DCUA 10th Anniversary Review – Batman: Year One

by Sean Blumenshine
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[Editor’s note: This review contains spoilers.]

Directed By: Sam Liu & Lauren Montgomery

Written By: Tab Murphy

Starring: Bryan Cranston, Ben McKenzie & Eliza Dushku

Original Release Date: October 18, 2011



The film adapts Frank Miller’s retelling of Batman’s first year in Gotham as it parallels James Gordon’s first year in the GCPD.



I really like the simplicity of the story. There’s something cathartic about Batman and Gordon fighting corruption in politics, business and law enforcement. The film actually feels more timely and important now than it did back in 2011. The morality of the two characters is what makes the book and the film work.

This is ultimately Gordon’s story, which is nice. That character is usually shoved into the background so it’s nice when stories give him attention. He’s an interesting character even when he makes mistakes.

The animation portrays time well. An entire year is shown throughout the film and I buy that. There is strong animation all throughout. The characters all look fantastic, and while the backgrounds don’t blow me away, they still look really good. The film looks great.

The voice cast is pretty much perfect. Bryan Cranston, Ben McKenzie and Eliza Dushku play their respective parts wonderfully. Being a Buffy fan, Dushku’s involvement is the most exciting aspect of the film; I love her a lot and she does great with little screen time. It is fun to see McKenzie’s take on Batman given he’s playing Gordon on Gotham. He is legitimately intimidating. It’s probably one of the more intense Batman voices that doesn’t go over the top, and it’s one of my favorites. Cranston is fantastic, but what did you expect? It’s Bryan Cranston; he made a floating head compelling in Power Rangers and stole the show in a Godzilla movie despite only being on screen for 10 minutes.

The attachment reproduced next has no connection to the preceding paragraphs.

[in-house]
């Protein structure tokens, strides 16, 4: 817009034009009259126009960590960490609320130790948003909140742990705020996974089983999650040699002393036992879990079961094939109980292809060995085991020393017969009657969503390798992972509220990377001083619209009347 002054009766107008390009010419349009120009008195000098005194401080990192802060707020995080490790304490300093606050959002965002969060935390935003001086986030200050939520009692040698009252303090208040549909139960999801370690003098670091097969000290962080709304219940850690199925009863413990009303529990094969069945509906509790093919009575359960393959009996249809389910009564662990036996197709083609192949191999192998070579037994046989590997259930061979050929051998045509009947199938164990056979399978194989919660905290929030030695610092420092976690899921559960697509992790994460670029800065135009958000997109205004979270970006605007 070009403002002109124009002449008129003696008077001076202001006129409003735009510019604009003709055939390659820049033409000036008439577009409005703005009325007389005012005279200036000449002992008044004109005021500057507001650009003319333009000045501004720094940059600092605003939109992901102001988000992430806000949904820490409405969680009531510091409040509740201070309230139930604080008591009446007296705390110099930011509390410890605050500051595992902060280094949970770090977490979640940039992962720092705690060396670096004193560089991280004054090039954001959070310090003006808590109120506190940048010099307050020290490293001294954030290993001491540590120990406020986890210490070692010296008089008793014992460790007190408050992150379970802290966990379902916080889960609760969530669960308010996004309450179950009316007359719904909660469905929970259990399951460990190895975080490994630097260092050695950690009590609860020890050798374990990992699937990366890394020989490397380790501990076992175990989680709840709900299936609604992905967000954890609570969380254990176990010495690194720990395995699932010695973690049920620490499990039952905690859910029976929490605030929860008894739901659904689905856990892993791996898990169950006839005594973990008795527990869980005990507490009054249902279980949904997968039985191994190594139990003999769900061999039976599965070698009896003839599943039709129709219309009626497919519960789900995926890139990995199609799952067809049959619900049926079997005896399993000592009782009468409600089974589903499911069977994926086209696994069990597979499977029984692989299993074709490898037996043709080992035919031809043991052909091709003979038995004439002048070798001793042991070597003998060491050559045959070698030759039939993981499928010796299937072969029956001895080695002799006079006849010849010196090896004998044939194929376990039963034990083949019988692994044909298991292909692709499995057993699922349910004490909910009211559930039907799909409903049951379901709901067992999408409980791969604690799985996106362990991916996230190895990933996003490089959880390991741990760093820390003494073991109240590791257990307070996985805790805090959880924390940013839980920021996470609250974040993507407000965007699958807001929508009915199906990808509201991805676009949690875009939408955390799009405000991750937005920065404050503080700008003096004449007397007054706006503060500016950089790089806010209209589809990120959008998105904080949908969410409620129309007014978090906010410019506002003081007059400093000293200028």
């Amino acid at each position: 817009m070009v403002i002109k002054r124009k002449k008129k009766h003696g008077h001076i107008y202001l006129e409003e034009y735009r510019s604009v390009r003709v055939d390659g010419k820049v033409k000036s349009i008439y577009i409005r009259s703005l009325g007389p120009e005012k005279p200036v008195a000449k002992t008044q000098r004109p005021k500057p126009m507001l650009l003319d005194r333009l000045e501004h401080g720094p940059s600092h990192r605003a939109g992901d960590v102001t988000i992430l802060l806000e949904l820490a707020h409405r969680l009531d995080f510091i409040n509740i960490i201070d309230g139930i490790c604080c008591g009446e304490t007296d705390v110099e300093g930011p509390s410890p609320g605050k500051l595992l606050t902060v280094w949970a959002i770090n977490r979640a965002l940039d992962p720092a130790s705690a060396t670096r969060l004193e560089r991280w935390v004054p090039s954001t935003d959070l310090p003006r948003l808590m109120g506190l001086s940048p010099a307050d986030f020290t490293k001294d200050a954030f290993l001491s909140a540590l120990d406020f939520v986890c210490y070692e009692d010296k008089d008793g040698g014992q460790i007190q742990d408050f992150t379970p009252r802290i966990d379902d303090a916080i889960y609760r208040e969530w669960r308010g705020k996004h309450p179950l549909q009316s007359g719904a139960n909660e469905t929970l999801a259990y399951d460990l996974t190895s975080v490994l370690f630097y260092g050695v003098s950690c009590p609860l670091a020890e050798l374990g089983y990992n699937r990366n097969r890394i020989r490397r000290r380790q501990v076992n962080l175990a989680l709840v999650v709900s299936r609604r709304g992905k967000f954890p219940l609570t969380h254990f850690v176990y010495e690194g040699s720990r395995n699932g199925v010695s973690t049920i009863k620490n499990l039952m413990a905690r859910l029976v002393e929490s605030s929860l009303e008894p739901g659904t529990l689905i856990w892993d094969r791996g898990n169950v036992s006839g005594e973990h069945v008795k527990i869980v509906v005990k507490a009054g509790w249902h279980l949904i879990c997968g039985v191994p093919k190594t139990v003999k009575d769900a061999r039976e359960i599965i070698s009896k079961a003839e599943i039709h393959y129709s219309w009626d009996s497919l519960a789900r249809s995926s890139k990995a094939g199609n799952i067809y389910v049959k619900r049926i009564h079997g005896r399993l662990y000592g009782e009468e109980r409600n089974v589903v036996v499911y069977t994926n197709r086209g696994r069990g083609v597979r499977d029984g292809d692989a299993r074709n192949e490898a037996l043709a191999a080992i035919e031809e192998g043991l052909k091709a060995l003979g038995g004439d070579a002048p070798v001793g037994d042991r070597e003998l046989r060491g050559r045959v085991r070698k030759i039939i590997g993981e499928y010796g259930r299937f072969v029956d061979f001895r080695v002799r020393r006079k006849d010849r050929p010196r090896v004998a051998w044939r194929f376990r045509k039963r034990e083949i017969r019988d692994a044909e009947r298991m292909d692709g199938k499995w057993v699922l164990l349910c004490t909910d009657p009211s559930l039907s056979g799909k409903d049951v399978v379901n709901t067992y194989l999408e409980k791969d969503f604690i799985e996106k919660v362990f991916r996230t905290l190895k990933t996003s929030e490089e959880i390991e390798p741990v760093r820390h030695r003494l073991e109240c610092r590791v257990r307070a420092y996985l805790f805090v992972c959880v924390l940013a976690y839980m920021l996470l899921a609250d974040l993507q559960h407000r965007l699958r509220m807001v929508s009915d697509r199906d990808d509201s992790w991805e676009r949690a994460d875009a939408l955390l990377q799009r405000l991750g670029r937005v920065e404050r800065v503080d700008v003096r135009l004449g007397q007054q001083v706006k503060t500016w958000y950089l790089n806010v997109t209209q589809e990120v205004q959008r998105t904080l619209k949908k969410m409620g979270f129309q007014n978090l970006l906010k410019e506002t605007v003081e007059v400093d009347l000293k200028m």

I am not a fan of how Frank Miller writes women, and because the film follows the book so closely, it effects the film as well. There are three main female characters and they all revolve around sex. Barbara is just pregnant; that’s her importance. This is even pointed out in dialogue by another character. Sarah Essen is just a mistress who gets shipped off when things get too complicated. She at least gets to be an intelligent detective and could be interesting, but the film doesn’t have any time for her. The film has a weird perception of women as well. Several lines are just odd. There’s a moment in which Bruce thinks to himself that Essen can walk in heels which impresses him because most women can’t walk in heels, according to Bruce. Why would Batman be thinking about that? What does that even mean? She knows how to walk in heels. Why is that impressive to Batman? That’s a nitpick, sure, but it’s how Miller writes.

Catwoman is a waste. I hate that she’s a prostitute. I have nothing against sex workers but it’s an unnecessary element that’s featured in almost all of Miller’s work. It’s almost impossible for him not to include this bit. And to make it worse, Catwoman adds nothing to this film. I love Dushku’s performance, but the character is so pointless. I like the idea of Selina being a part of Bruce’s first year as a vigilante but that’s not really done here. I also don’t like the idea that she’s “inspired” by Batman to put on a costume. She’s a cat burglar; it’s not much of a stretch. And while we’re on the subject, why hasn’t Dushku played this character again with better material for her? It’s been six years and I’m still waiting.

Bruce’s narration is awkward. The film has the exact same problem Batman: The Killing Joke has, which is that some of the narration and dialogue works well on page, but when it’s read out loud it just sounds weird. It never sounds natural; McKenzie is trying his best but there are a lot of places that fall flat due to the dialogue not translating.



This film is okay. It’s a pretty good translation of Miller’s work. What works in the book, works in the film, and what doesn’t work in the book, doesn’t work in the film. I wish they had changed some things, especially with Catwoman. If she was going to be in the film, she needed a bigger role, and Dushku certainly deserves more than 15 lines and a short film that’s even more of a perv than Miller somehow. But the material with Gordon and Batman does work. The film contains two of my favorite Batman moments on film. The first is the “none of you are safe” speech and the second is the “pain” speech he gives to the dealer. Those scenes are amazing. The film is both well acted and well animated. It’s solid and worth renting.


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